As a consequence of its robust, thick-walled vertebrae, the neck of Hatzegopteryx was much stronger than that of Arambourgiania. This can be quantified using relative failure force, which is the bone failure force of a vertebra divided by the body weight of the pterosaur that it belongs, estimated at 180 to 250 kg (400 to 550 lb) for Arambourgiania and Hatzegopteryx. While Arambourgiania's neck vertebrae fail at about half of its body weight, the posterior neck vertebrae of Hatzegopteryx can withstand anywhere between five to ten body weights, depending on the loading of the bone. Even the hypothetically longer anterior neck vertebrae of Hatzegopteryx would be able to withstand four to seven body weights.
Although the centrum of Hatzegopteryx is much more robust than Arambourgiania, their ratios of bone radius to bone thickness (R/t) are roughly the same (9.45 for Hatzegopteryx and 9.9 for Arambourgiania). This may represent a compromise between increasing bending strength and buckling strength; higher R/t ratios lead to improved bending strength, but weaker buckling strength. To compensate for this, Hatzegopteryx shows a number of other adaptations to improve buckling strength, namely the distinctive internal structures of the bones and the large articular joints of the vertebrae, the latter of which helps to distribute stress.
In order to support the robust head, the neck of Hatzegopteryx was likely strongly muscled. On the occipital bones, the nuchal lines, which serve as muscular attachments, are very well-developed and bear prominent scars. These conceivably supported the transversospinalis muscles, which aid in extension and flexion of the head and neck. Likewise, the opisthotic process, neural spines, and zygapophyses all appeared to have been large and robust (with the latter bearing many pits and edges that likely represent muscle scars), and the basioccipital tuberosities were long; these all serve as points of attachment for various muscles of the head and neck. Although not entirely unmuscled, the neck of Arambourgiania probably would not have been as extensively muscled as that of Hatzegopteryx.
Like all azhdarchid pterosaurs, Hatzegopteryx was probably a terrestrially foraging generalist predator. It is significantly larger than any other terrestrial predator from Maastrichtian Europe; due to its large size in an environment otherwise dominated by island dwarf dinosaurs, with no large hypercarnivorous theropods in the region, it has been suggested that Hatzegopteryx played the role of an apex predator in the Haţeg Island ecosystem. The robust anatomy of Hatzegopteryx suggests that it may have tackled larger prey than other azhdarchids, including animals too large to swallow whole; similarly, some modern storks (particularly the marabou stork and the jabiru) are known to attack and kill large prey such as flamingoes, and occasionally children, with their beaks. Meanwhile, other giant azhdarchids like Arambourgiania would probably have instead fed on small prey (up to the size of a human), including hatchling or small dinosaurs and eggs. Another pterosaur, Thalassodromeus, has similarly been suggested to be raptorial. Map showing diverse Late Cretaceous azhdarchid assemblages worldwide Apart from Hatzegopteryx, there are various other unusual denizens of the Haţeg Island ecosystem. Co-occurring pterosaurs included the small azhdarchid Eurazhdarcho, with a wingspan of 3 m (9.8 ft); an unnamed, small-sized short-necked azhdarchid with a wingspan of 3.5 to 4 metres (11 to 13 ft); a somewhat larger and likewise unnamed azhdarchid, with a wingspan of 5 m (16 ft); and apparently small pteranodontids have been found as well. The robust, flightless, and possibly herbivorous avialan or dromaeosaurid Balaur, which had two enlarged claws on each foot, represents another highly specialized component of the fauna. The ecosystem contained a number of insular dwarfs, namely the titanosaurs Magyarosaurus and Paludititan, the hadrosaurid Telmatosaurus, and the iguanodontian Zalmoxes. Along with the nodosaurid Struthiosaurus, various small, fragmentary maniraptorans were present: Bradycneme, Elopteryx, and Heptasteornis. Crocodilian remains, belonging to the genera Allodaposuchus, Doratodon, and Acynodon have also been found. Non-archosaurian components include the kogaionid multituberculate mammals Kogaionon, Barbatodon, Litovoi tholocephalos, and Hainina; lizards such as the teiid Bicuspidon and the paramacellodid Becklesius; an unnamed madtsoiid snake; and the lissamphibians Albanerpeton, Eodiscoglossus, and Paradiscoglossus.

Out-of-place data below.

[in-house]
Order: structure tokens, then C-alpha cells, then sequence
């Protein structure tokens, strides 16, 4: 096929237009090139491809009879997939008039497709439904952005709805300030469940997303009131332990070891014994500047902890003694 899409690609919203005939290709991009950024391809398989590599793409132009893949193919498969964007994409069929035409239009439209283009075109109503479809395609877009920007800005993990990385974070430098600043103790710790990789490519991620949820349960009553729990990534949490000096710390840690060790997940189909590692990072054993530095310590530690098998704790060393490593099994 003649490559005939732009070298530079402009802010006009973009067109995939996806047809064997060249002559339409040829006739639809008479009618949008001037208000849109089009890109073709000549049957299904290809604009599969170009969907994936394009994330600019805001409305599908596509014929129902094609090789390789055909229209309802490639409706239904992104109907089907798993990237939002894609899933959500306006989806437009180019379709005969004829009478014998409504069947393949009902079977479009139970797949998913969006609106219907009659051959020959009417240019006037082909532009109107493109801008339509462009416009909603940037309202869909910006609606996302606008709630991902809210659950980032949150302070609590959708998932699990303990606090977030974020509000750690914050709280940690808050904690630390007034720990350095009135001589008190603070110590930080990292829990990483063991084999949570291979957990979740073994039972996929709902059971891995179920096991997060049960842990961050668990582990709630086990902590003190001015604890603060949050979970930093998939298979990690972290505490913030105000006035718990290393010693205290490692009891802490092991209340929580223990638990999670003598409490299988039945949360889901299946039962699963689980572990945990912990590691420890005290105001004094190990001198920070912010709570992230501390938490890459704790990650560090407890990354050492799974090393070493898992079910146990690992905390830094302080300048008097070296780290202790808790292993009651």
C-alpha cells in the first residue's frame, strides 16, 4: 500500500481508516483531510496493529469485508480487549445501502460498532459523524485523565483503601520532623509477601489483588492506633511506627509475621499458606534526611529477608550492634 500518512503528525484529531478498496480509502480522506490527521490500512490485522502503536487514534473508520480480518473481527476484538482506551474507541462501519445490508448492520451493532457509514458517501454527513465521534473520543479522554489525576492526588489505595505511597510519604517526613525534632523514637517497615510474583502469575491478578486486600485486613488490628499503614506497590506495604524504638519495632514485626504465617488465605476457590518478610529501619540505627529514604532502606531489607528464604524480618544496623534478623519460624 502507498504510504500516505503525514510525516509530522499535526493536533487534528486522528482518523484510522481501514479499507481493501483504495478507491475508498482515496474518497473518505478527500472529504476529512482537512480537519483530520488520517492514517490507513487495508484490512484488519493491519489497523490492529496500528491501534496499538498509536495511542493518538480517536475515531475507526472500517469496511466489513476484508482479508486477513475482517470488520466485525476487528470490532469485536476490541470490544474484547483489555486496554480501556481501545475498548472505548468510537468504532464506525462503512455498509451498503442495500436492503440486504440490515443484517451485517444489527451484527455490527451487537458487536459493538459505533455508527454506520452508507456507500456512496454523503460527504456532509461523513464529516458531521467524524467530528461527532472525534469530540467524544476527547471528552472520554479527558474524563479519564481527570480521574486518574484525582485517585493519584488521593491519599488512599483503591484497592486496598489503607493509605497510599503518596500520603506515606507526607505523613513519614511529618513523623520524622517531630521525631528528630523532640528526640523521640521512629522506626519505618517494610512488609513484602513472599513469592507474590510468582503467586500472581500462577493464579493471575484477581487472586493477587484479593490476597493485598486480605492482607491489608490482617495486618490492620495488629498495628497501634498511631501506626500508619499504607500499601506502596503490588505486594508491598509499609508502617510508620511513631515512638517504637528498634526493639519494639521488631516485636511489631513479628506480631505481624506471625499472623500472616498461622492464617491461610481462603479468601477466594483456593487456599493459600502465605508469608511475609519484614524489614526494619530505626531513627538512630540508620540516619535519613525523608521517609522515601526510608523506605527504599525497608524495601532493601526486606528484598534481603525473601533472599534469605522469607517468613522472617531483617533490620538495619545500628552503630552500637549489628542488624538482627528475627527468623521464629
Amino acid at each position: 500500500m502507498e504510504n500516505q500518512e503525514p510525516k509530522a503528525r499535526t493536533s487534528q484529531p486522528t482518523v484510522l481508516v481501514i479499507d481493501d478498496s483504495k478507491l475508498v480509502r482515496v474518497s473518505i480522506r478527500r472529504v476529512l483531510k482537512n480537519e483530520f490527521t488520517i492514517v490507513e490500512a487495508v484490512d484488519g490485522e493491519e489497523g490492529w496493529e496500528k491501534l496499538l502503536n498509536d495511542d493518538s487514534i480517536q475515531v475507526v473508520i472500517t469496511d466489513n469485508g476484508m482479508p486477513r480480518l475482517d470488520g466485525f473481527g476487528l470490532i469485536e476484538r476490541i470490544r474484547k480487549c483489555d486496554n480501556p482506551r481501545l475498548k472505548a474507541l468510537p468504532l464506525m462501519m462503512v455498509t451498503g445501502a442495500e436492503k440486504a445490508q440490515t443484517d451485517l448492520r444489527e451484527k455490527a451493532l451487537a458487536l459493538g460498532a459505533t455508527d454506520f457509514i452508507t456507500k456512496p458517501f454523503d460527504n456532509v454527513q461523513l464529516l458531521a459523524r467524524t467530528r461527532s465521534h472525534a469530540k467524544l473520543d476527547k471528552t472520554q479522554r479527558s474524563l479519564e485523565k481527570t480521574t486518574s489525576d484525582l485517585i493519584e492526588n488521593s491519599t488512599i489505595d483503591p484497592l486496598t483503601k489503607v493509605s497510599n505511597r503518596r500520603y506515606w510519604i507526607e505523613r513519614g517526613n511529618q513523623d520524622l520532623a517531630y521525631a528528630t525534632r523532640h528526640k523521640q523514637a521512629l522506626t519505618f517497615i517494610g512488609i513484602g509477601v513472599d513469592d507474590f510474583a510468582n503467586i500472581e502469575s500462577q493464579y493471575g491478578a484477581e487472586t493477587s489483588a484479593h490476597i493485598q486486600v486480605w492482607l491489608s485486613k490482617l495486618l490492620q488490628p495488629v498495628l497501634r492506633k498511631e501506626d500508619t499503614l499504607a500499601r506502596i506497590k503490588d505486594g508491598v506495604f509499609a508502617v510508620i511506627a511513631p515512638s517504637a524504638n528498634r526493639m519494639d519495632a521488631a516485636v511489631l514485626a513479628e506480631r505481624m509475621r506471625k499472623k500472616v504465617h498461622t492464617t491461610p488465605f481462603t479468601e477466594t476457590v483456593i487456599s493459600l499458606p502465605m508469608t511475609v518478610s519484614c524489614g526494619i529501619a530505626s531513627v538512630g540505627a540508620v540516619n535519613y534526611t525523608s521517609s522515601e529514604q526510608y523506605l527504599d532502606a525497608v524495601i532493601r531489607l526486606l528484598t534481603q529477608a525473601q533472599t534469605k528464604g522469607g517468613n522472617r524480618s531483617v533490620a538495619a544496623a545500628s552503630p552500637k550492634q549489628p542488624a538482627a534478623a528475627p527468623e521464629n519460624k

During the Maastrichtian, southern Europe was an archipelago. The members of the Haţeg Island ecosystem lived on a landmass known as the Tisia–Dacia Block, of which the Haţeg Basin was a small part. This landmass was about 80,000 square kilometres (31,000 sq mi) in area, and was separated from other terrestrial terrains by stretches of deep ocean in all directions by 200 to 300 kilometres (120 to 190 mi). Being located at 27°N, the island was located farther south than the present-day latitude of 45°N; the climate was likely subtropical, with distinct dry and wet seasons, and an average temperature of about 25 °C (77 °F). The environment consisted of various alluvial plains, wetlands, and rivers, surrounded by woodlands dominated by ferns and angiosperms. Paleosols indicate a relatively dry Cretaceous climate, with an annual precipitation of less than 1,000 mm (39 in).
In popular culture
- Hatzegopteryx appeared in Planet Dinosaur.
- Hatzegopteryx appears in Jurassic World: The Game and Jurassic World: Alive as a common pterosaur.
- Hatzegopteryx appears in a ROBLOX game called Dinosaur Simulator.
- Hatzegopteryx appears in a ROBLOX game called Dinosaur world mobile.